in 1936 in a reading of women's poetry in Berlin. (Keepers of the Motherland: German Texts by Jewish Women Writers by Dagmar C. G. Lorenz, 1997, p. 130)
Between 1937 and 1939 she published in
Jewish magazines only. In the late 1930s Sachs joined the Jüdische
Kulturbund (the Jewish Culture Association), which was
established to allow Jewish artists to perform for Jewish
audiences. After her father died of cancer in 1930, Sachs lived with
mother. The Nazis seized power in 1933 and Sachs' life became even more
recluse. She was arrested in 1937 with a close friend, who was active
in the Resistance; Sachs never revealed the identity of her friend. "My
fate was to be alone, like the fate of my people," she once said. A
group of SA men and their wives plundered Sach's and her mother's
apartment before their very eyes. Afterwards Sachs was mute for days.
She depicted this experience in the only prose text published during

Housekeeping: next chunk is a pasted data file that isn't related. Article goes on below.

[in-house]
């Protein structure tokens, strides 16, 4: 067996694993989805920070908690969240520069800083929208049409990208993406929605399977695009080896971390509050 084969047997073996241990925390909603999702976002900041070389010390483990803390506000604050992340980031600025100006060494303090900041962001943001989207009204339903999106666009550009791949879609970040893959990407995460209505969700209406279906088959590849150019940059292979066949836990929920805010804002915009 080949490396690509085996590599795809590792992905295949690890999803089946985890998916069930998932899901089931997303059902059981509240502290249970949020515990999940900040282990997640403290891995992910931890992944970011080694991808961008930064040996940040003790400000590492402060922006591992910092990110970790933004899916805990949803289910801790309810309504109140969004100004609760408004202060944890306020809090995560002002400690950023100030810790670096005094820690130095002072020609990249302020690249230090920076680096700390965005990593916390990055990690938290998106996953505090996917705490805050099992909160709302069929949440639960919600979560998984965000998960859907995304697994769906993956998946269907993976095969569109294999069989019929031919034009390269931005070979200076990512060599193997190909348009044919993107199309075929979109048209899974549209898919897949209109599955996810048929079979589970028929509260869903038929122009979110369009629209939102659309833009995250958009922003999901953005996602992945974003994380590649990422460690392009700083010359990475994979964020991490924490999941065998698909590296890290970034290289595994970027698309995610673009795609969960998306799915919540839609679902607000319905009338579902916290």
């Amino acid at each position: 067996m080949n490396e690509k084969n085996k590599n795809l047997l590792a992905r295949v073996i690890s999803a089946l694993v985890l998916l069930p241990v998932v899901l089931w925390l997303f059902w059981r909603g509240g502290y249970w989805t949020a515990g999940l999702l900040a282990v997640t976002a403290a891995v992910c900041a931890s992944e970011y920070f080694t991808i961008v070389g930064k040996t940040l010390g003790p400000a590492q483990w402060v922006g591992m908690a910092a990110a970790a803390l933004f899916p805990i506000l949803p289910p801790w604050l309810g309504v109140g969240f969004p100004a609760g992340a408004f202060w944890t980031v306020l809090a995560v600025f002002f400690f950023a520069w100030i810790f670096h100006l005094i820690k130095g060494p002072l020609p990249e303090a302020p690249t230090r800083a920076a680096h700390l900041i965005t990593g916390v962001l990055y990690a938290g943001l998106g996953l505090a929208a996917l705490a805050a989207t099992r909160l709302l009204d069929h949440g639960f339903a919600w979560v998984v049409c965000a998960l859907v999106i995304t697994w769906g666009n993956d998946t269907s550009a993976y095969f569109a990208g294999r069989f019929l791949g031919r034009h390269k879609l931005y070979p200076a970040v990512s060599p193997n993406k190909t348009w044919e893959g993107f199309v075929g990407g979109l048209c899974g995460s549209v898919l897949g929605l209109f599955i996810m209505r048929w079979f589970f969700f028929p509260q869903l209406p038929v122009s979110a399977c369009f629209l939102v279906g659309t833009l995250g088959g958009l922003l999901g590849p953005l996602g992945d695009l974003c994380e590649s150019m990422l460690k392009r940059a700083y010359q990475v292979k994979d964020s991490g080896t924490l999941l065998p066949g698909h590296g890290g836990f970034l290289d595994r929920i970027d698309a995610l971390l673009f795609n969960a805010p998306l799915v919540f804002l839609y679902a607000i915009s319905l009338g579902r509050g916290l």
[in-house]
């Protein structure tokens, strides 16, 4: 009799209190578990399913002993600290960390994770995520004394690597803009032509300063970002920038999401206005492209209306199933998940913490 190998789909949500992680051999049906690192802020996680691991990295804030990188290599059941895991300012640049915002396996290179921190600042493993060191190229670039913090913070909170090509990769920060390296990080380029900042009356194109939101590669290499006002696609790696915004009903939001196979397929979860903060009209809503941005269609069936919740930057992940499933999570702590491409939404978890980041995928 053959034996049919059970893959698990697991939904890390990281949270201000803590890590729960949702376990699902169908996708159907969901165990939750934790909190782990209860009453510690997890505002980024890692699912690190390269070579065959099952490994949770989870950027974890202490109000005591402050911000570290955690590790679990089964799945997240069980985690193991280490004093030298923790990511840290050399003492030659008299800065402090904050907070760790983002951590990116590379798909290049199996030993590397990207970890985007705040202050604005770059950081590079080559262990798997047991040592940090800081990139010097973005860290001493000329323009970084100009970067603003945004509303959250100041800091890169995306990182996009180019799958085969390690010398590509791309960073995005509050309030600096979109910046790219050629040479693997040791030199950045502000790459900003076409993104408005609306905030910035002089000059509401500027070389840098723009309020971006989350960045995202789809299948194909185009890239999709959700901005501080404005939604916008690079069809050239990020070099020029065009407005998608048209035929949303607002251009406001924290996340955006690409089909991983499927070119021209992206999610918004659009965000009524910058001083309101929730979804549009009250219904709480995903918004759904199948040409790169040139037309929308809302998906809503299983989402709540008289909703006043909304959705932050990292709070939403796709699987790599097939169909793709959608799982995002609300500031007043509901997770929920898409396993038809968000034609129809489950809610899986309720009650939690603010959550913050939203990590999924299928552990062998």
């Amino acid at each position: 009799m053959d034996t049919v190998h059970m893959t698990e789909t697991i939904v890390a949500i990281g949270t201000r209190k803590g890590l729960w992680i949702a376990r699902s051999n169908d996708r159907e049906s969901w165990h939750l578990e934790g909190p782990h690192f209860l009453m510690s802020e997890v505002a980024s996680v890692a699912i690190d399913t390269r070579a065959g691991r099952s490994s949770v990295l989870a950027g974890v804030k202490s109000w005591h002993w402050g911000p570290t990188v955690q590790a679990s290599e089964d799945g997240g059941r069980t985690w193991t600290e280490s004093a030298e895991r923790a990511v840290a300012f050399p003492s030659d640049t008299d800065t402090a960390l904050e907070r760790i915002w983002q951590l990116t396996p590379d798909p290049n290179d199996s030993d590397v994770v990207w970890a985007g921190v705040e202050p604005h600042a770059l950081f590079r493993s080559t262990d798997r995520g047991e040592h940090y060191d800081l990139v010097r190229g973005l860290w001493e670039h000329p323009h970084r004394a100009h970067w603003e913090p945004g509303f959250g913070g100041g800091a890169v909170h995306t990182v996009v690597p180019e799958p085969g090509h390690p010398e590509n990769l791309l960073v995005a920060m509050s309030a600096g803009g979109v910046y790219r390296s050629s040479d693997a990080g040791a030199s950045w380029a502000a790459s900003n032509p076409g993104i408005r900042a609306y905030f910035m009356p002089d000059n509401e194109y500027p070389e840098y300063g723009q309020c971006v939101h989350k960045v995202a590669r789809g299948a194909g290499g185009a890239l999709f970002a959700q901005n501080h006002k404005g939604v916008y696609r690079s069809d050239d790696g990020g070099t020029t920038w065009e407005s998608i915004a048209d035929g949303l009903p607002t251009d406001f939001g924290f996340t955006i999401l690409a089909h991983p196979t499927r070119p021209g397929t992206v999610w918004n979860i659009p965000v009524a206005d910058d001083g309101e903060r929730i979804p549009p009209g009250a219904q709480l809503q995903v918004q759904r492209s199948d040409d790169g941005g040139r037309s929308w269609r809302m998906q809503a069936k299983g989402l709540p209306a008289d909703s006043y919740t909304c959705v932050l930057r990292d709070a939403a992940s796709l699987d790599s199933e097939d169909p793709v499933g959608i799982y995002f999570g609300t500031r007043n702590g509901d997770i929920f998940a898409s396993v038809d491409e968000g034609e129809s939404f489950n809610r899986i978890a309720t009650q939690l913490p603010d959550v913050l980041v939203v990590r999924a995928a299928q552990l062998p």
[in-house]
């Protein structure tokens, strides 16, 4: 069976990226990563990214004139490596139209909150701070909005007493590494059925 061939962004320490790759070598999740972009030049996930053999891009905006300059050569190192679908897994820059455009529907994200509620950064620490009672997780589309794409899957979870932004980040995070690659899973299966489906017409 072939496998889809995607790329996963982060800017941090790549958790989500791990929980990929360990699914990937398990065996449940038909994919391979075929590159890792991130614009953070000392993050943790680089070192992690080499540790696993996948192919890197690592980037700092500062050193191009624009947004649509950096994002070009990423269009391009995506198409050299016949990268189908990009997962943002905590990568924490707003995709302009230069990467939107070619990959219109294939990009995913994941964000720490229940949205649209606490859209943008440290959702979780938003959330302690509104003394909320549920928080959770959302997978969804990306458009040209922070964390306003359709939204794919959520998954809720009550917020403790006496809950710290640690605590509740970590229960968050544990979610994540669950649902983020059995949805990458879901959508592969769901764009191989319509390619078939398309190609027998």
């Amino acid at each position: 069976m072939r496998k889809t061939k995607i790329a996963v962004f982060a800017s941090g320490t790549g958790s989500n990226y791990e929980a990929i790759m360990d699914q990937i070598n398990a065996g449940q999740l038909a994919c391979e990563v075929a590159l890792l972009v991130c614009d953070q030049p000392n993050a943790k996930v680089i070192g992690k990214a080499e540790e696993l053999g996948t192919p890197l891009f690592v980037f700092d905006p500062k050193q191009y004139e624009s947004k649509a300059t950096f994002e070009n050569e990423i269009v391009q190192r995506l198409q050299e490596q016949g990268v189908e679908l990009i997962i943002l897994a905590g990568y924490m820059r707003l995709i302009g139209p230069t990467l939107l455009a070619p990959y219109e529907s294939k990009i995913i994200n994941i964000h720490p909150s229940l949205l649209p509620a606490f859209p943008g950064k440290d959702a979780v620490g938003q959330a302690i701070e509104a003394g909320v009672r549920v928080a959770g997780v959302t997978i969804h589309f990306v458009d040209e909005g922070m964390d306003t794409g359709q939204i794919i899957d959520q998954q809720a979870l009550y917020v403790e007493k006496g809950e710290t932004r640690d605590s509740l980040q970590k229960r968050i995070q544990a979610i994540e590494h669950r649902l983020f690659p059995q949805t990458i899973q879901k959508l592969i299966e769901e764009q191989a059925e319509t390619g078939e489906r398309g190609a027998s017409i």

her lifetime, 'Leben unter Bedrohung' (1956): "Fünf Tage lebte ich ohne
Sprache unter einem Hexenprozeß. Meine Stimme war zu den Fischen
geflohen." (Ethics and Remembrance in the Poetry of Nelly Sachs and Rose Ausländer by Kathrin M. Bower, 2000, pp. 40-41)
In 1939 Sachs and her mother were required to take the middle name Sarah, as all Jewish women had to. With the help of her non-Jewish friend Gudrun Harlan and Selma Lagerlöf, the Sachs fled to Sweden in 1940, leaving all of their belongings behind. Sachs had only one small suitcase and ten Deutschmark in her pocket. Lagerlöf, her most important literary contact in Sweden, had died by the time they arrived.
Sachs managed to escape the forced labour camp but other members of her family died in the Holocaust. It was not until 1960 when she visited Germany, to receive the Droste-Hülshoff Prize. In her new home country, Sachs learned Swedish and supported herself and her mother by translating into German works from such Swedish poets as Gunnar Ekelöf, Erik Lindegren, and Johannes Edfelt. She also became a Swedish citizen in 1952.
Her most famous works Sachs wrote in the 1940s, beginning from the poem cycles 'Grabschriften in die Luft geschrieben' (1944, Epitaphs written into the Air), 'Gebete für den toten Bräutigam' (Prayers for a Dead Bridegroom), and Eli, ein Mysterienspiel vom Leiden Israels
(1945-46, Eli: A Mystery Play of the Sufferings of Israel ), published
in 1951 in Malmö. The play was printed in 200 hand